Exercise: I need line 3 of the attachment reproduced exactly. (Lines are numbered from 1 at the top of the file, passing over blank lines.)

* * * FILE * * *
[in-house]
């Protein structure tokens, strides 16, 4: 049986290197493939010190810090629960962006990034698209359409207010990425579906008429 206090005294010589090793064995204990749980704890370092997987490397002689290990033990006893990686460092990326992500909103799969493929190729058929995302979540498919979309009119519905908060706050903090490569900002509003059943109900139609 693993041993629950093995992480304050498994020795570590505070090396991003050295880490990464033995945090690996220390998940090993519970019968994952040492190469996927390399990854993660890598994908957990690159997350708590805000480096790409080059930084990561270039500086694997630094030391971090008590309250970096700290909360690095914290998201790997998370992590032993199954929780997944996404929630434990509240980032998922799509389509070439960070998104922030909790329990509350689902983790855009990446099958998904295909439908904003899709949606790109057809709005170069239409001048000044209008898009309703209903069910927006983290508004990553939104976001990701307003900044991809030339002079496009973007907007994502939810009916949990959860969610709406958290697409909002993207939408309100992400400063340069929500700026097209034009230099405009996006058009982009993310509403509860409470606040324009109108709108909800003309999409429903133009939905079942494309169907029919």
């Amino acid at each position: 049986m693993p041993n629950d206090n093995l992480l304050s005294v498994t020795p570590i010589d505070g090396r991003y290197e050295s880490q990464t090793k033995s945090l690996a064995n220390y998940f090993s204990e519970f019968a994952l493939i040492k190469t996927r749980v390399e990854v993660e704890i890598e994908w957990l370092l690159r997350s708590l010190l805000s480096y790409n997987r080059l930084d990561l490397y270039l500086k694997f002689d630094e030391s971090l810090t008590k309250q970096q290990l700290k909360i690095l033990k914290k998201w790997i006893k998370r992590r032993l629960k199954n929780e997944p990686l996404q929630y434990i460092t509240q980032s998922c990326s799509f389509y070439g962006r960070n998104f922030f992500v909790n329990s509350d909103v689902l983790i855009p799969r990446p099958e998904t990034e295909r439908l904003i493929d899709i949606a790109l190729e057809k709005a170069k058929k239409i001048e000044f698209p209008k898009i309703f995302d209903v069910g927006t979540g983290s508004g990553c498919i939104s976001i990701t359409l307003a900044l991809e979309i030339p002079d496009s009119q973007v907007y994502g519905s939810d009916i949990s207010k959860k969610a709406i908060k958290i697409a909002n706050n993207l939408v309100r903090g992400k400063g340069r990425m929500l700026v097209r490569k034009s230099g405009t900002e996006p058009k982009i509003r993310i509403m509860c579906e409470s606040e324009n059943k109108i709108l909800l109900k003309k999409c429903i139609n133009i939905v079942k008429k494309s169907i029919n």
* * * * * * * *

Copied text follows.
């Amino acid at each position: 049986m693993p041993n629950d206090n093995l992480l304050s005294v498994t020795p570590i010589d505070g090396r991003y290197e050295s880490q990464t090793k033995s945090l690996a064995n220390y998940f090993s204990e519970f019968a994952l493939i040492k190469t996927r749980v390399e990854v993660e704890i890598e994908w957990l370092l690159r997350s708590l010190l805000s480096y790409n997987r080059l930084d990561l490397y270039l500086k694997f002689d630094e030391s971090l810090t008590k309250q970096q290990l700290k909360i690095l033990k914290k998201w790997i006893k998370r992590r032993l629960k199954n929780e997944p990686l996404q929630y434990i460092t509240q980032s998922c990326s799509f389509y070439g962006r960070n998104f922030f992500v909790n329990s509350d909103v689902l983790i855009p799969r990446p099958e998904t990034e295909r439908l904003i493929d899709i949606a790109l190729e057809k709005a170069k058929k239409i001048e000044f698209p209008k898009i309703f995302d209903v069910g927006t979540g983290s508004g990553c498919i939104s976001i990701t359409l307003a900044l991809e979309i030339p002079d496009s009119q973007v907007y994502g519905s939810d009916i949990s207010k959860k969610a709406i908060k958290i697409a909002n706050n993207l939408v309100r903090g992400k400063g340069r990425m929500l700026v097209r490569k034009s230099g405009t900002e996006p058009k982009i509003r993310i509403m509860c579906e409470s606040e324009n059943k109108i709108l909800l109900k003309k999409c429903i139609n133009i939905v079942k008429k494309s169907i029919n």